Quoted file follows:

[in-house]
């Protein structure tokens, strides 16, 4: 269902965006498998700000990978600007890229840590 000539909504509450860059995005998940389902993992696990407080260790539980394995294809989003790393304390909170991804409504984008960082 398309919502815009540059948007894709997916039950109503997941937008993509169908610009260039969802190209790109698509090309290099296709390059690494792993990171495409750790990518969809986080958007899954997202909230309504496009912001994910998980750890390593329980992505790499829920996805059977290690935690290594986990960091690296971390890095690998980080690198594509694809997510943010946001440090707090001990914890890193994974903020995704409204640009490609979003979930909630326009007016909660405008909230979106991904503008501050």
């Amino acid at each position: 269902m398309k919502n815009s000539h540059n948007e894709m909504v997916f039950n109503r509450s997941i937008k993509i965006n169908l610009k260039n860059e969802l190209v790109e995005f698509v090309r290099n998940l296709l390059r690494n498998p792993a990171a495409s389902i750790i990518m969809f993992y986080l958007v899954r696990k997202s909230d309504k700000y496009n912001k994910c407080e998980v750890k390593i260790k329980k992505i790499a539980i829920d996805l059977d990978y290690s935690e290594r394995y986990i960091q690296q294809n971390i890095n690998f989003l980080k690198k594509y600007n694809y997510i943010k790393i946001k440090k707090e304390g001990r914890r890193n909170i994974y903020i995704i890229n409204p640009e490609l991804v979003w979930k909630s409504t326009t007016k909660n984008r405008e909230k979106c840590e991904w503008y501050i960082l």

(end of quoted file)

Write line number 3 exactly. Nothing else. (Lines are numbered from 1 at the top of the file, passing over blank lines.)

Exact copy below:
């Amino acid at each position: 269902m398309k919502n815009s000539h540059n948007e894709m909504v997916f039950n109503r509450s997941i937008k993509i965006n169908l610009k260039n860059e969802l190209v790109e995005f698509v090309r290099n998940l296709l390059r690494n498998p792993a990171a495409s389902i750790i990518m969809f993992y986080l958007v899954r696990k997202s909230d309504k700000y496009n912001k994910c407080e998980v750890k390593i260790k329980k992505i790499a539980i829920d996805l059977d990978y290690s935690e290594r394995y986990i960091q690296q294809n971390i890095n690998f989003l980080k690198k594509y600007n694809y997510i943010k790393i946001k440090k707090e304390g001990r914890r890193n909170i994974y903020i995704i890229n409204p640009e490609l991804v979003w979930k909630s409504t326009t007016k909660n984008r405008e909230k979106c840590e991904w503008y501050i960082l």